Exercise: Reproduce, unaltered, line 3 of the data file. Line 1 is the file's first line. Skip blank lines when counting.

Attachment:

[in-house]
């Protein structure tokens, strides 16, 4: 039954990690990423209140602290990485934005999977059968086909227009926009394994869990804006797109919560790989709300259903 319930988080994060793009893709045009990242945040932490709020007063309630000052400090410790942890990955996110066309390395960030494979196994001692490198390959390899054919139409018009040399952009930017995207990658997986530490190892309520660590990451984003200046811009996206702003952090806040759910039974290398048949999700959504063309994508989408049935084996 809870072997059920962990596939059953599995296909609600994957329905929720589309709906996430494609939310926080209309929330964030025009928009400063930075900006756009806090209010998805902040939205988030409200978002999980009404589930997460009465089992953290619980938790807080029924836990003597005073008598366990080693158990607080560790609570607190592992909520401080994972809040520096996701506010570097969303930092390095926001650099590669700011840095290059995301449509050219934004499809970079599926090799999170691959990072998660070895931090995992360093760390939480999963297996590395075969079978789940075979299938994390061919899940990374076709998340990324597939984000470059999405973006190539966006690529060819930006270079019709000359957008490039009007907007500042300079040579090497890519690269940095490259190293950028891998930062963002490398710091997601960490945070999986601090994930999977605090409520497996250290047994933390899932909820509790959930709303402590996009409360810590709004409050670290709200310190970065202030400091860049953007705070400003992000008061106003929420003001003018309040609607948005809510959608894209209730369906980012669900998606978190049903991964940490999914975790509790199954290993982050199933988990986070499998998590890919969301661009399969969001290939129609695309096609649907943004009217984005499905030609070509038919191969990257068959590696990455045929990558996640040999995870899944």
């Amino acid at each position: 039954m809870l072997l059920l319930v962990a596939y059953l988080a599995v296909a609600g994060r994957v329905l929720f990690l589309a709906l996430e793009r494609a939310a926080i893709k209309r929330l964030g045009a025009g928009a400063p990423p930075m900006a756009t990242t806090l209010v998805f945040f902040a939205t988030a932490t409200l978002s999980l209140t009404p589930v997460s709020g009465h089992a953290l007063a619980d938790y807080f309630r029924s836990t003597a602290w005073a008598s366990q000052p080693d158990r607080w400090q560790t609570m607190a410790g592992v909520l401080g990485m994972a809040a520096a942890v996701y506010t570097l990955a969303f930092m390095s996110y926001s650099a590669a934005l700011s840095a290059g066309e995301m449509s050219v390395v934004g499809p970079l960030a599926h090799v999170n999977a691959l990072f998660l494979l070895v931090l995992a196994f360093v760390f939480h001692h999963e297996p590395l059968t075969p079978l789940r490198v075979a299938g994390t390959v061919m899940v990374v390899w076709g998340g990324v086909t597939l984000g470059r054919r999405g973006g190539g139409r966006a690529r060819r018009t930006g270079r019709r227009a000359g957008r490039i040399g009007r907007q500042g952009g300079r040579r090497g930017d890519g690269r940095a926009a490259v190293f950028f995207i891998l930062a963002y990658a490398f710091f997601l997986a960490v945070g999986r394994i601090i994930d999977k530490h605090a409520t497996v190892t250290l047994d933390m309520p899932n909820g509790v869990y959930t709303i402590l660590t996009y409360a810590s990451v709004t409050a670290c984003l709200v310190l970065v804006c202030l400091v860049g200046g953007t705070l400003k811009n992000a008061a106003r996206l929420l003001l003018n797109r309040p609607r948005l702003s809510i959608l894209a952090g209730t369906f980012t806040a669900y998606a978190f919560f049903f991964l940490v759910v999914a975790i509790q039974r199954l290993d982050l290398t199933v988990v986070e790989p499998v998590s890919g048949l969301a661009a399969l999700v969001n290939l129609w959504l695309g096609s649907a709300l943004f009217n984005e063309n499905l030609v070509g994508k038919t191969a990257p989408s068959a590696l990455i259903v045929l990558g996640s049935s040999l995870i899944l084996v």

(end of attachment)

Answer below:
């Amino acid at each position: 039954m809870l072997l059920l319930v962990a596939y059953l988080a599995v296909a609600g994060r994957v329905l929720f990690l589309a709906l996430e793009r494609a939310a926080i893709k209309r929330l964030g045009a025009g928009a400063p990423p930075m900006a756009t990242t806090l209010v998805f945040f902040a939205t988030a932490t409200l978002s999980l209140t009404p589930v997460s709020g009465h089992a953290l007063a619980d938790y807080f309630r029924s836990t003597a602290w005073a008598s366990q000052p080693d158990r607080w400090q560790t609570m607190a410790g592992v909520l401080g990485m994972a809040a520096a942890v996701y506010t570097l990955a969303f930092m390095s996110y926001s650099a590669a934005l700011s840095a290059g066309e995301m449509s050219v390395v934004g499809p970079l960030a599926h090799v999170n999977a691959l990072f998660l494979l070895v931090l995992a196994f360093v760390f939480h001692h999963e297996p590395l059968t075969p079978l789940r490198v075979a299938g994390t390959v061919m899940v990374v390899w076709g998340g990324v086909t597939l984000g470059r054919r999405g973006g190539g139409r966006a690529r060819r018009t930006g270079r019709r227009a000359g957008r490039i040399g009007r907007q500042g952009g300079r040579r090497g930017d890519g690269r940095a926009a490259v190293f950028f995207i891998l930062a963002y990658a490398f710091f997601l997986a960490v945070g999986r394994i601090i994930d999977k530490h605090a409520t497996v190892t250290l047994d933390m309520p899932n909820g509790v869990y959930t709303i402590l660590t996009y409360a810590s990451v709004t409050a670290c984003l709200v310190l970065v804006c202030l400091v860049g200046g953007t705070l400003k811009n992000a008061a106003r996206l929420l003001l003018n797109r309040p609607r948005l702003s809510i959608l894209a952090g209730t369906f980012t806040a669900y998606a978190f919560f049903f991964l940490v759910v999914a975790i509790q039974r199954l290993d982050l290398t199933v988990v986070e790989p499998v998590s890919g048949l969301a661009a399969l999700v969001n290939l129609w959504l695309g096609s649907a709300l943004f009217n984005e063309n499905l030609v070509g994508k038919t191969a990257p989408s068959a590696l990455i259903v045929l990558g996640s049935s040999l995870i899944l084996v």